I buy the cheapest bone product I can find; I saw some (I know, it sounds gross!) fresh split pig tails at Walmart that made a delicious bone broth. I've also used oxtails (beef and the occasional pork ones I can find). I've used lamb shanks. I LOVE using the bones from beef rib roasts when they have the roasts on sale. The butcher will almost always sell me the trim bones AND throw in the trim fat (yum!) for next-to-nothing. I do occasionally use poultry necks or wings, but turkey wings are a bit too fatty for me, and makes work to skim it. Only part of it, but still. If you have a "real" butcher, not just the chain grocers, you can usually get them to put aside any "trim" or waste bones for you if you ask. Someone told me pig "trotters" and chicken feet make good broth... but I haven't worked up my nerve to that yet! I will use the carcass from rotisserie chickens or whole turkey roasts, too.

With any of these, I always roast the bones first. I season them very heavily, since I don't salt-and-pepper the broth while it's simmering. If the bones are very meaty, when they're tender, I take them out and scavenge the meat and make meat salads from it, then return the bones to the pot. Also, I find it makes a lot less work if I put all my veggie trimmings that I'm incorporating into a cheesecloth bag and tie it up. That makes it really easy to remove when the broth is "done." If I want veggies in it, I add fresher ones at the end.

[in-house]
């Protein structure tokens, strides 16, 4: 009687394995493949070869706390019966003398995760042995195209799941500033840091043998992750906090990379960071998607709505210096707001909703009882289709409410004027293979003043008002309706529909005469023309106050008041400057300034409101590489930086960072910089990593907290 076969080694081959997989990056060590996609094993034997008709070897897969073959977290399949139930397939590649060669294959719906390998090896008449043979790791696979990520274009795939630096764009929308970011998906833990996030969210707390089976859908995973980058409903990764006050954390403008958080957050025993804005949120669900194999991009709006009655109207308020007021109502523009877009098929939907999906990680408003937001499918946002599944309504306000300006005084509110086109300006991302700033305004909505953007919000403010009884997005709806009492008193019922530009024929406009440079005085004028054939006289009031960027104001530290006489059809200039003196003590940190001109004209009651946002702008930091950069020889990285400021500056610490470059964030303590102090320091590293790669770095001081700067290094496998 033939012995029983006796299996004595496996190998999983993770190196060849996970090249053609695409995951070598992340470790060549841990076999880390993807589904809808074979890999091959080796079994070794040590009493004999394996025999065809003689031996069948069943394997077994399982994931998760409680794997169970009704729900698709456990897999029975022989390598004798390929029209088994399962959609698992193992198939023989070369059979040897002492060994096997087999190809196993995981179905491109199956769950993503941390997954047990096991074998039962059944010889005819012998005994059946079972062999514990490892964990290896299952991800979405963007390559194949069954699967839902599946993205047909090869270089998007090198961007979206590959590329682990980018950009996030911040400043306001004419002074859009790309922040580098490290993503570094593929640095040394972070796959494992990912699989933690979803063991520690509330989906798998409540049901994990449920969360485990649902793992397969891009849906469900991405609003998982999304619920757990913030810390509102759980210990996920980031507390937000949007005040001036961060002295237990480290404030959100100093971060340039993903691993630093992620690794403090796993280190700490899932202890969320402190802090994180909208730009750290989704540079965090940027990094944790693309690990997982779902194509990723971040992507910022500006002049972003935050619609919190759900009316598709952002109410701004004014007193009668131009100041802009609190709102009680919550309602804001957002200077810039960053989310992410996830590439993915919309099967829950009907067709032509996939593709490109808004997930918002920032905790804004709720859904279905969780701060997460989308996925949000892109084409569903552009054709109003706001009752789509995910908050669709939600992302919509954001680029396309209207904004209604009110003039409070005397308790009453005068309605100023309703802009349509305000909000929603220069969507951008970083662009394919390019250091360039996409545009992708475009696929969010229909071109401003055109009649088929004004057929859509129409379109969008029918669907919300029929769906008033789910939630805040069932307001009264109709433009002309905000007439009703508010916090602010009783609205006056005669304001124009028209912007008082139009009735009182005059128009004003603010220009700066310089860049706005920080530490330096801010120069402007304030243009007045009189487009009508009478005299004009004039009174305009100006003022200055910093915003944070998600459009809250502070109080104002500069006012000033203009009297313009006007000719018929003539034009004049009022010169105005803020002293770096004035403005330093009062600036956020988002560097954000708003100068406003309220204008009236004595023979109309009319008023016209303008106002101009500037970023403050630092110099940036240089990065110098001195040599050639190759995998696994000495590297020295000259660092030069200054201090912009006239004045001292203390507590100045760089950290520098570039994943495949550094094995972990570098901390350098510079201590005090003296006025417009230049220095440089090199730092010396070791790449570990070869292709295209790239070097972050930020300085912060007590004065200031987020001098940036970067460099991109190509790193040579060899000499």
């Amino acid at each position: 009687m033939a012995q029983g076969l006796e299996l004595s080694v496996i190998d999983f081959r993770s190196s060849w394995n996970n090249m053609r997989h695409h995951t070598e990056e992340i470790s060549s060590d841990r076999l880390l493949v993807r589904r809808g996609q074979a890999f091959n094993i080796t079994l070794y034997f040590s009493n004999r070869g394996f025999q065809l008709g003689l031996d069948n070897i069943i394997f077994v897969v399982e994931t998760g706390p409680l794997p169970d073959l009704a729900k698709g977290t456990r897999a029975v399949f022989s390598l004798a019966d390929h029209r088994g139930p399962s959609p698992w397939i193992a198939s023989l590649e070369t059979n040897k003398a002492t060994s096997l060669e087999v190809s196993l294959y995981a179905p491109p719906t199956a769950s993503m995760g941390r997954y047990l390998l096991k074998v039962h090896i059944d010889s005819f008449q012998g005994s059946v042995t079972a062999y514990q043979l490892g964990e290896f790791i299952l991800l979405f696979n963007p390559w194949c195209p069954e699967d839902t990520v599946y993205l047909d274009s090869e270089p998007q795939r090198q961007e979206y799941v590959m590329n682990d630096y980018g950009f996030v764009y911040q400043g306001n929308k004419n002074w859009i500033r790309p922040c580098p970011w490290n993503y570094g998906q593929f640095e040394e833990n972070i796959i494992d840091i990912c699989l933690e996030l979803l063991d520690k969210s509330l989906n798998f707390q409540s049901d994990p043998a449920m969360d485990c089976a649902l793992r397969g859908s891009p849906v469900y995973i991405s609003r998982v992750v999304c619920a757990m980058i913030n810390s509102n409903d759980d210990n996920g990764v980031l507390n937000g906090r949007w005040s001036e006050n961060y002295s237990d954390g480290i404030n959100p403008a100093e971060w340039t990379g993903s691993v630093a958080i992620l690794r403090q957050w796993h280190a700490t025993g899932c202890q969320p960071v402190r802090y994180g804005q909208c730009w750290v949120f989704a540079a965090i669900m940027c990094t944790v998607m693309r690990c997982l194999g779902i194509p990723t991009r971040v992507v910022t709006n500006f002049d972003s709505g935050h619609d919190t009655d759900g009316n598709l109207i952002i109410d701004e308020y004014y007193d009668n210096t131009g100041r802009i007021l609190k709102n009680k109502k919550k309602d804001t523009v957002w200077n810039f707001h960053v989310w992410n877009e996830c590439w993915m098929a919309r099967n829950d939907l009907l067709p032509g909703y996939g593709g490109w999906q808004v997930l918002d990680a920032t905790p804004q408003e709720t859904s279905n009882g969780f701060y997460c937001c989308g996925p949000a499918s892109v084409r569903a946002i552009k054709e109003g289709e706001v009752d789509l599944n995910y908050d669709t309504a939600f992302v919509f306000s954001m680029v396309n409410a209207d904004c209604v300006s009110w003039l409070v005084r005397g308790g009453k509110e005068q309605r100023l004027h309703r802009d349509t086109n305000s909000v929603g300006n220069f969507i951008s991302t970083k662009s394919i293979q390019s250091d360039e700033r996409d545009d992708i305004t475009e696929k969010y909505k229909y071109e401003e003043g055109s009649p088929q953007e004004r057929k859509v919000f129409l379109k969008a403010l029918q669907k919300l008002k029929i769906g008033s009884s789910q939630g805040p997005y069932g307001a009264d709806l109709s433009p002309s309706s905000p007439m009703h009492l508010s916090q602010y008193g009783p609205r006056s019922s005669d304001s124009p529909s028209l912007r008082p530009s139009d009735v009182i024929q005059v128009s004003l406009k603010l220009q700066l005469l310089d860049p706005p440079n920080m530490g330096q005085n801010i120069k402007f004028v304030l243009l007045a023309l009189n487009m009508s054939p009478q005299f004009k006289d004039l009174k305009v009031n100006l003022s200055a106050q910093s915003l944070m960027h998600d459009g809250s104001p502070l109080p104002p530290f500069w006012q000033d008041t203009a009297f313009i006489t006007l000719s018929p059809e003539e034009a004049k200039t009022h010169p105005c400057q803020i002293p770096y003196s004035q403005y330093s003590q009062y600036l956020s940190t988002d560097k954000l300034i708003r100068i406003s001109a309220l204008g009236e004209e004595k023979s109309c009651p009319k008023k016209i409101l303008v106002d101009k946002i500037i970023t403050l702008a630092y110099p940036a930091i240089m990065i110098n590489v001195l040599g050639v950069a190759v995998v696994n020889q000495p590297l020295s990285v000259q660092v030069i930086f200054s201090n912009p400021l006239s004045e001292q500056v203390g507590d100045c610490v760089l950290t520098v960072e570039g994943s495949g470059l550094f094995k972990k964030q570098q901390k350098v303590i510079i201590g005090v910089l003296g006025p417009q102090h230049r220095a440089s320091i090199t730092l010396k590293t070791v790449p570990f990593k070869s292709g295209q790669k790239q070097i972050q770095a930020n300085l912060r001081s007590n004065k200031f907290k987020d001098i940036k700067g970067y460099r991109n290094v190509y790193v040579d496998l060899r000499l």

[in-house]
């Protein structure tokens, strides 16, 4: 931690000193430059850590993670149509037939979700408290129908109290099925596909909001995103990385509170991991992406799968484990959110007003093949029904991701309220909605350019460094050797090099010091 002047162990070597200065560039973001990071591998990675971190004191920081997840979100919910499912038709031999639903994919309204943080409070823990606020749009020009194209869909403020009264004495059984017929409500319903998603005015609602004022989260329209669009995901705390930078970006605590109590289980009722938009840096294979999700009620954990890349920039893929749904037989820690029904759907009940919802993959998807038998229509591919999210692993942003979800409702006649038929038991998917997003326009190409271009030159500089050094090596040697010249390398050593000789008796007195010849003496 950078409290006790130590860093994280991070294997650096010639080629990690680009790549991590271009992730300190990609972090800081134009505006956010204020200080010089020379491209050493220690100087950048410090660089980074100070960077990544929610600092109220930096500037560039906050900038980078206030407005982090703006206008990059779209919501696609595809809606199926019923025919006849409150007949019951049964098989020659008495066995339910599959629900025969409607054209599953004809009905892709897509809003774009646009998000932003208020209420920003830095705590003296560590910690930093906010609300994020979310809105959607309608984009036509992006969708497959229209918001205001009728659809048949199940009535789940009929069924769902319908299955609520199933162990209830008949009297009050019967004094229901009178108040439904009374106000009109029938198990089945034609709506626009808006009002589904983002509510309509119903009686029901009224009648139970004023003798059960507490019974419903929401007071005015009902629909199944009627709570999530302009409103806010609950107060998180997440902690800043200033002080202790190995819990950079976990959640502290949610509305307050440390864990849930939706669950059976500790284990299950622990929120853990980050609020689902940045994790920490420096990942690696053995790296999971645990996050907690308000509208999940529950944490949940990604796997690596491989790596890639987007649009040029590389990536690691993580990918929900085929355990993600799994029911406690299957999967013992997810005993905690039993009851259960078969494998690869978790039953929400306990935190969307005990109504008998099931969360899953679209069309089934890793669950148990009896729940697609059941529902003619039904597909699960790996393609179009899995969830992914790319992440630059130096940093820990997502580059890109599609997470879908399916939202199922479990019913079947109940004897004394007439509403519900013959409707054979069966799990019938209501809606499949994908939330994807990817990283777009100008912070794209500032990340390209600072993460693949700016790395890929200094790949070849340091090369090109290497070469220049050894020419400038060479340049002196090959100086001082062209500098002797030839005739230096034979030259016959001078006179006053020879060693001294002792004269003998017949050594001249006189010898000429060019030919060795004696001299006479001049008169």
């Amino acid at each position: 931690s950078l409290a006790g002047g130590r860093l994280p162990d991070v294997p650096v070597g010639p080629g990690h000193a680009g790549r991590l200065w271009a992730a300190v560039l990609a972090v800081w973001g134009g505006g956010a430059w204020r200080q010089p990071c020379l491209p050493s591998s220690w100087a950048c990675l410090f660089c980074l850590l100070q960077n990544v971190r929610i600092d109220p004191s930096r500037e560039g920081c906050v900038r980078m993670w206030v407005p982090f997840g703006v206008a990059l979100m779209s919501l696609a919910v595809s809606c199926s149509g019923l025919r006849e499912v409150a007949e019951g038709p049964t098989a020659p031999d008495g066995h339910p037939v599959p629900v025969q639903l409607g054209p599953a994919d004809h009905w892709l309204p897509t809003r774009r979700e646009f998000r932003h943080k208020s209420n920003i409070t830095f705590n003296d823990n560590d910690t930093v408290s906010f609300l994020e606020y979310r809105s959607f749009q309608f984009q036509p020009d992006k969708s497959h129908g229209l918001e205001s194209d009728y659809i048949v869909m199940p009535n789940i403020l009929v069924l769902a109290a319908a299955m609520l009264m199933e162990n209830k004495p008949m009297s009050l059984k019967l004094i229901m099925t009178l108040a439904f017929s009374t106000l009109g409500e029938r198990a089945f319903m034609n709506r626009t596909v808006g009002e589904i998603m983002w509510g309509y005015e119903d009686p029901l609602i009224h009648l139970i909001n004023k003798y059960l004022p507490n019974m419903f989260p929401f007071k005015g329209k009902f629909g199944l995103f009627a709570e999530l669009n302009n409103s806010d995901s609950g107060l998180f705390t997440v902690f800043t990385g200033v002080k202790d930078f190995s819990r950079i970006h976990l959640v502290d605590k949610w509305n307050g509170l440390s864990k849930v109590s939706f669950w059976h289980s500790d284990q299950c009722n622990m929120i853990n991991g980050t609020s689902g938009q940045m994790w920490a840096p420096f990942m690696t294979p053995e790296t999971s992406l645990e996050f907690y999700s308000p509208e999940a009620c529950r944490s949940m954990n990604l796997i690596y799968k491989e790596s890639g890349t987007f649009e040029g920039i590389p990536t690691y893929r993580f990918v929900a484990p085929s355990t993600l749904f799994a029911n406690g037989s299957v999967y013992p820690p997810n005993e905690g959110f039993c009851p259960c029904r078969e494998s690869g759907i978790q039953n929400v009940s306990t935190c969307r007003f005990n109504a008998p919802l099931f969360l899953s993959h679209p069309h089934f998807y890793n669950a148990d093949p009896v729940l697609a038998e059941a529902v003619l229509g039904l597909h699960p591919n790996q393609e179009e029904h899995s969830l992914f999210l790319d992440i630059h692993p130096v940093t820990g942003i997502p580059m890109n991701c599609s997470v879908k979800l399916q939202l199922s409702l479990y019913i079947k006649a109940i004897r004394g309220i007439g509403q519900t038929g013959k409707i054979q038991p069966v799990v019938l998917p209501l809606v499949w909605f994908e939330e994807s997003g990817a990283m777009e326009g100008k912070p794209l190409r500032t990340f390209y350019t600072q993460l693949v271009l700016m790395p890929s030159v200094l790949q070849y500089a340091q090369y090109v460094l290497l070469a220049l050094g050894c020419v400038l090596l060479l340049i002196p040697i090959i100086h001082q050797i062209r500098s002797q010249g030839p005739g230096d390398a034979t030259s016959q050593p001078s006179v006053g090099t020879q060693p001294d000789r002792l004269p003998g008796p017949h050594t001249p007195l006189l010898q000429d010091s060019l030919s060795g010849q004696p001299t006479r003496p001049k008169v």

I've also found a great storage resource: I buy disposable "souffle" cups from a restaurant supply. The ones I use are 5.5 ounce - just enough for a half-cup serving with a bit of head space. I put them in the freezer and can label them and always have a variety of different bone broths to pick from.

Almost as good as the broth itself is the marvelous perfume of its cooking! Between that and the bacon we cook at least once a week (the whole package, I mean!), the neighbors are always passing by like hounds on a scent with their noses in the air! LOL

Why would anyone choose *NOT* to eat this way?!?
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Old 07-28-2013, 08:09 PM   #17
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I save carcasses, necks etc. you can buy bags of frozen backs at WF, they are in the freezer section. Our organic farmer sells chicken feet which make great soup, but she also includes the heads and those gross me out!!! I made DH remove them.

In a pinch I buy a big package of wings. They are nice for soup, too.
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Old 07-28-2013, 09:15 PM   #18